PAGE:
Relative Something

*this* John W. Hays’ take on things and experiences

Messed Up

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Things are seriously twisted. It should not look like this in the first week of May:

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Yes, it is absolutely beautiful. But, this isn’t the time for it! There are some farmers who won’t be getting their crops in the field in time this year. It is just too wet around here. It was already wet. Now that has been compounded. It is even soggier, and getting later in the year.

I don’t mean to seem ungrateful. It was desperately dry last fall, and all this moisture will be good toward making up for that. It is a bit sad that it comes with a cost, though. The weight of all that snow really did a number on the tree branches. Standing out in the middle of the storm with all other sounds muffled by the snow, the snapping and popping of limbs giving way stood out like the report of rifles at a gun range.

On Wednesday evening, as I drove home from work, the weather reports on the radio indicated there was a chance for large accumulations of snow in a narrow band from the southwest to the northeast across their listening area. That narrow band ended up over our place. When I woke up in the middle of the night, I could see it was already a significant amount. By Thursday morning, it was over-the-top ridiculous.

I had gotten up a bit earlier than usual, trying to contemplate whether or not to attempt the drive to work. The electricity kept kicking out, and then coming back on again. We knew it was a signal that lines were being affected. Finally, around 5:30 a.m., it went dark and stayed dark. Losing electricity means we have no power to pump water from our well, no lights or electricity for our appliances, and no fan for our furnace.

We plotted to use our battery-powered devices sparingly. I just happened to have my phone on when a call came from our geothermal furnace company. He said that he had completed the quote for that backup generator we had inquired about, and wanted to send it to me. I expect he feels quite confident in our willingness to accept the value of his offer, as we read it by flashlight, huddled next to the fireplace.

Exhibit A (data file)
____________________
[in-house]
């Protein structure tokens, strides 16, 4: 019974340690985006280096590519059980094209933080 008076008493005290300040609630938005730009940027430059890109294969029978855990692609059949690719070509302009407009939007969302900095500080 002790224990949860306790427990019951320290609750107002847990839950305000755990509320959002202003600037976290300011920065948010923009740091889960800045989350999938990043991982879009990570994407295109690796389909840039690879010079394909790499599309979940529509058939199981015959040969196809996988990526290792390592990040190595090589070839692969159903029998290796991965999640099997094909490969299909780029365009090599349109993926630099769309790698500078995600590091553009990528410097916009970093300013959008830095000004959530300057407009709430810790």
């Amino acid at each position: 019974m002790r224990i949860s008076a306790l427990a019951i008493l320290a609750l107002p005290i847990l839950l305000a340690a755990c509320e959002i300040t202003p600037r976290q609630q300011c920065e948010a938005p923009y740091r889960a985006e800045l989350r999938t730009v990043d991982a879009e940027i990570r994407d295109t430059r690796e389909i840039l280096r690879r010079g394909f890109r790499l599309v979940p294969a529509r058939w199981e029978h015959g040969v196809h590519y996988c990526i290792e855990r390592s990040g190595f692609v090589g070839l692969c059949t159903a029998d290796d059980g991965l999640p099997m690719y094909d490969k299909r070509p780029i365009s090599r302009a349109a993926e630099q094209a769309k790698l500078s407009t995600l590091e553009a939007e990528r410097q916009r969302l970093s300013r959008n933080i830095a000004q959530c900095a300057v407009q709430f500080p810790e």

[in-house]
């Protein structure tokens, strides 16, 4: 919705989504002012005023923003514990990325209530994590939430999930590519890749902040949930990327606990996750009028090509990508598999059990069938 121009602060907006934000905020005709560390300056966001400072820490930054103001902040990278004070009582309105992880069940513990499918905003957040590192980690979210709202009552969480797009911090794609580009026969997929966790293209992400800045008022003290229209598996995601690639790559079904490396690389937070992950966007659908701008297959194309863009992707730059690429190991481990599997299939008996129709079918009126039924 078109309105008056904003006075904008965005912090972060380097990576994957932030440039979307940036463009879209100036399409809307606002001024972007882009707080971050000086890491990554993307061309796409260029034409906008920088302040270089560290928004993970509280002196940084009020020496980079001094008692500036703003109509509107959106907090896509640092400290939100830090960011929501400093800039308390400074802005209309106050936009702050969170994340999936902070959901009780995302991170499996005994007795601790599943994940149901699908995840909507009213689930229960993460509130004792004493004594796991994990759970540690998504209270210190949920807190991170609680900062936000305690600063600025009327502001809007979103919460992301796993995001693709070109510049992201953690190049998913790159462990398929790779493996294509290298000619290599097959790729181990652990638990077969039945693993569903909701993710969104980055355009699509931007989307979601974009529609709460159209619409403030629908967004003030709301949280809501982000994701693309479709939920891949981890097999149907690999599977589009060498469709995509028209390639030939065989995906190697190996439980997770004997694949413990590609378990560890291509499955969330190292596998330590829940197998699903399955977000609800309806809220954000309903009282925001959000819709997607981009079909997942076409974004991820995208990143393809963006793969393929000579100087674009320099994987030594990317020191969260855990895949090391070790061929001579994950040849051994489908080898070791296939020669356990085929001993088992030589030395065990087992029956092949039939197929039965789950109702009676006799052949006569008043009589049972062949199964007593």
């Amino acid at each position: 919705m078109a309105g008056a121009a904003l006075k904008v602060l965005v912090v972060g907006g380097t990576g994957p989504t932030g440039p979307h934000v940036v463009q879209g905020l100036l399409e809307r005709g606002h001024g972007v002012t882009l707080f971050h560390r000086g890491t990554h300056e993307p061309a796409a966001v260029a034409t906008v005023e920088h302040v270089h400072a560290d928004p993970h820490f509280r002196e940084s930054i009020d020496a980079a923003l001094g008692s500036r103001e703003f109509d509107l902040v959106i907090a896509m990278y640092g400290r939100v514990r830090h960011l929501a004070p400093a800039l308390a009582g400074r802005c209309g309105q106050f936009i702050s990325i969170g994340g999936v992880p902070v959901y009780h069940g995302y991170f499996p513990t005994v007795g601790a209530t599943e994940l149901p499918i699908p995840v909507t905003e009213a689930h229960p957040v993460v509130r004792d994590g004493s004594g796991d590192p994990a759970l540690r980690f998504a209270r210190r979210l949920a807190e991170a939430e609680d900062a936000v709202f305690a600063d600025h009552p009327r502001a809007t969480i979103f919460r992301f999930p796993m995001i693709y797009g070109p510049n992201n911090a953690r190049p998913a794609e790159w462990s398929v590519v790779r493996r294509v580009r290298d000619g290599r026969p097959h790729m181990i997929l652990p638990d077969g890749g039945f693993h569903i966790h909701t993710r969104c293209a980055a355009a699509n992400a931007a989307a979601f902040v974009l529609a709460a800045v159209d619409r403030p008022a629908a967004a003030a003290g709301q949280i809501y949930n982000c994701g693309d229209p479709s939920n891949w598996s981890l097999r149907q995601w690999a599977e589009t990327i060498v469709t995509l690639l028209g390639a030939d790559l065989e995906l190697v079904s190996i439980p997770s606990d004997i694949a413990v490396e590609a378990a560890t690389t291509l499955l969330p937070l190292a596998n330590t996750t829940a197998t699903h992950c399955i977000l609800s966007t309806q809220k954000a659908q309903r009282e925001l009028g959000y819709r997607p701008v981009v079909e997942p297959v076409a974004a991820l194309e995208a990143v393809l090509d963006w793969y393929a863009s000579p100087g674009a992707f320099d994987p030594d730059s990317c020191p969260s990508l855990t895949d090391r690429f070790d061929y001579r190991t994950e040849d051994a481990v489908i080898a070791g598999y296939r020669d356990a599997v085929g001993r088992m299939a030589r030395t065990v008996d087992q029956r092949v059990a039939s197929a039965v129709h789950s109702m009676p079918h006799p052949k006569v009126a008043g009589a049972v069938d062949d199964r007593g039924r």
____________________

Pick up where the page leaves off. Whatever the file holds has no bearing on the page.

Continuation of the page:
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Trees falling and branches breaking under the heavy load.

It is funny how, on one hand, we like to exclaim how perilous our situation was, yet at the same time, could adapt to it like it was a pretty posh camping expedition. Overnight, the fireplace helped hold the house temperature in a comfortable range. We collected water that was dripping off the roof, to pour into the toilet tank for flushing. We went to bed when it got dark. It wasn’t that hard to cope.

The difficulty that we struggled with, was not knowing how long we might be in this predicament. By leaving our refrigerator and freezers closed, we could last a moderate duration of an outage. It turned out to be about 28 hours until our power was restored in this incident. Once we get our generator installed, we won’t have that concern.

One other problem I suffered was, getting a sunburn, through the clouds, on my unprotected face. When I am out clearing snow like this in January, the sun is never high enough to be a problem. It just didn’t occur to me at the time, that it was a much higher month-of-May sun up there over the snow clouds.

My whole sense of normal is completely messed up.

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Written by johnwhays

May 4, 2013 at 7:00 am

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